13. Interesting approach, I like how you ended up with almost exactly the same total system volume as I did. I just couldn‘t get below 320L, no matter how much I tried. Could you attach a FR graph? I‘m too lazy to copy the inputs over to HR Will we see the typical bandpass FR with this type of front chamber? You can basically look at the driver from the sides, I wonder if you‘ll be able to see that in an upper bandwidth polar pattern. Anyways, now you‘ve got two projects without cabs. I‘d build you one if I lived in the states!
  14. I think in your case, a direct radiator approach would be more fitting. I don‘t really get what you‘re trying to achieve with the front chamber, so I can‘t really give any suggestions. Either way, firing the driver into the front panel might not be ideal. This way the panel distortion will maximize forward, probably the direction you‘re sitting in (if it‘s for a HT?). You could try throwing it around so you fire into the side or the floor to mitigate that issue a little. If it‘s for a HT, I don‘t think you‘ll need the mid bass sensitivity a front loading will provide. With a cab that size you can expect like 3-4db baffle gain from 100Hz and up. With a back chamber of this size, low bass sensitivity won‘t be anywhere near the mid bass sensitivity anyways.
  15. Yes, my models of the pure vented cab and the RLH were exactly the same (except that the tuning frequency of the RLH somehow ended up higher, even when using the same straight ports, so I changed the back chamber volume to match the original vented sim). Particle velocity at the mouth was reduced by 50%, which might give me a db or two more output at maximum output levels. Making those ports was probably 10x the work of simply doing a straight port, it better pays off. Look, it's a potty!
  16. Btw @Ricci, the BSS AR-133 is my go-to DI box which also accepts signal inputs of up at ~218V when engaging the -40db pad. It's quite inexpensive and more feature-rich compared to the other -40db DI box posted earlier and much easier to get in the states, as it's sold by B&H for example. And of course you wouldn't have to source all the parts and build it yourself like the interface I have.
  17. More progress.. But the weather is not on my side. Impossible to get any measurements atm
  18. So the modules are already bridged, ok. One could still try to use them in parallel as mentioned above. That should work even with two bridged modules. Just don't mess up the wiring or bad things will happen... 😅
  19. It's more about the general concept than the SpeakerPower amps itself. The Hypex is just an example. You could potentially damage one amp if they're not exactly level matched, which is maybe why it's not officially supported. It's a workaround if it actually works. I also don't know if both amp modules have to be fed by the same power supply for this to work at all. I have an old KMT LC1300 here which I can try this with. That amp is not officially bridgeable, but both output stages use the same power supply. All other amps I have can operate in bridge mode already. @Ricci might like the idea of a bridged SP2-12000 for output compression sweeps. Edit: A short look at the Wikipedia page confirms that this is indeed possible as long as both amp modules share a common ground. I'm not sure if the input ground or output ground is referenced, but it should be the same in theory. Another interesting thing is using multiple amps in parallel mode, which looks great for low impedance loads. Dunno if that's nothing new for you guys, but I haven't read into any of this before and just accepted that some amps can be bridged and some other cannot.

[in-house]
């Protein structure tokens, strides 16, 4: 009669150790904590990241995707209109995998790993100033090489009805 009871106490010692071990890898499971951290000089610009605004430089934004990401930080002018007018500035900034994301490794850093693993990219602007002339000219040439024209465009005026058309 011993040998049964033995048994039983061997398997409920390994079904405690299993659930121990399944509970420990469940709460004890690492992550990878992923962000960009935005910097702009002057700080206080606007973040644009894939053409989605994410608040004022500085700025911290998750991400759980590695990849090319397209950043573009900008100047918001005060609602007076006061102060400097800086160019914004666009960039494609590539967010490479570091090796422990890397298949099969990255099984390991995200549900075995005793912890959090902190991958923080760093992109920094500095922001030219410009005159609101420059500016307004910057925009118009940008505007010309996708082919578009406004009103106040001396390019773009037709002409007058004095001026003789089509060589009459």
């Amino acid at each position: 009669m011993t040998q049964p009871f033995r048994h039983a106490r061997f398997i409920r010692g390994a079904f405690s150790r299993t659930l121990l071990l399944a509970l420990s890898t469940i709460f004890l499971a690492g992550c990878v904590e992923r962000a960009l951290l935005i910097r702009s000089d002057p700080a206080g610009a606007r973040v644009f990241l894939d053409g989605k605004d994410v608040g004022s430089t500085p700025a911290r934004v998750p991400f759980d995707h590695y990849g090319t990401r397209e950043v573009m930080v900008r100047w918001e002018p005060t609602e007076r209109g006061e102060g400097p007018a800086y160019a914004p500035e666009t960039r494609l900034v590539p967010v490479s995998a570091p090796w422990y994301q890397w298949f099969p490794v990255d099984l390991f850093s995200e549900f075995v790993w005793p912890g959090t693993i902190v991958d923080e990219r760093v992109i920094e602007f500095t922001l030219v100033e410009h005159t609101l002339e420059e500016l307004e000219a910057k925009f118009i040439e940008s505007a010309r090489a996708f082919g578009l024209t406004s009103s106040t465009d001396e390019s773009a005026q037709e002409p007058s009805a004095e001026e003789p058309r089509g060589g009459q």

20. Did you check out the Hypex guide, David? They basically do the same by bridging two mono amp modules.
  21. Has anybody actually tried bridging the Sp-12000 or are the 6000 modules already operating in bridge mode? You can bridge two separate amp modules as described here by Hypex and I think this should work with any two amp modules of the same type. What Brian once described as ‚half-bridged‘ operation is (I think) flipping both input and output phase of one module when two amp modules are operating off the same power supply. This should be the case for amps which have output 1- and 2+ as neutral and thus bridge between 1+ and 2-. On this configuration, engaging bridge mode would probably feed channel B the same input as channel A and overwrite channel B‘s input and output sensitivity. So unless the Sp-6000 modules are operating with a positive negative configuration and instead with a hot/ground output, you should be able to link them. I can eventually try this out with an amp that doesn‘t support bridge mode operation.
  22. Sorry, the sensitivity in hornresp quarter space (plus baffle gain) is 12db louder than measured 2V 2m half space, not 6db.
  23. Exactly. Btw, you don't have to fill out all 4 sections. You can input S45 data into S34 and leave S45 off (all values 0). What angle does your horn have? With your values it almost looks like the offset part is angled at some 20°, is that what you're trying to do? From the parameters it looks like you're doing something like firing into the back at quite an angle with a straight section running along a side wall/bottom to the front. Quite ambitious packing that much of a front chamber and a 96cm long port into a space this small. Are you sure the back chamber volume is correct? Looks like a bit too much for a cab of the dimensions mentioned earlier. I also noticed that the quarter space sim (plus baffle gain and -12db) matches my real measurement much better. I multiplied the Hornresp output with the calculated half space baffle gain in Edge and basically got the same voltage sensitivity (-12db) curve as I measured, which was really satisfying. The driver did get a healthy 4 hour break-in period and I've used Ricci's semi-inductance parameters.
  24. I don't know much about particle velocity, except the basic fact that it causes compression at some point, and neither have I run compression sweeps of my cabs yet (waiting for better weather), but while looking at your hornresp parameters, I noticed that you haven't added the driver and front "chamber" volume anywhere. Normally you'd be using the driver's front air volume plus the small section with the thickness of the plywood you're using (was about 11000cc VTC with the IPALs iirc), but as to @Ricci's suggestion and my own comparisons with my finished cab, adding the driver's cross sectional area to S2 in horn resp results in a sim much closer to the real thing. For the 21" drivers you can add about 350cm² to S2 (driver+wood when back mounting).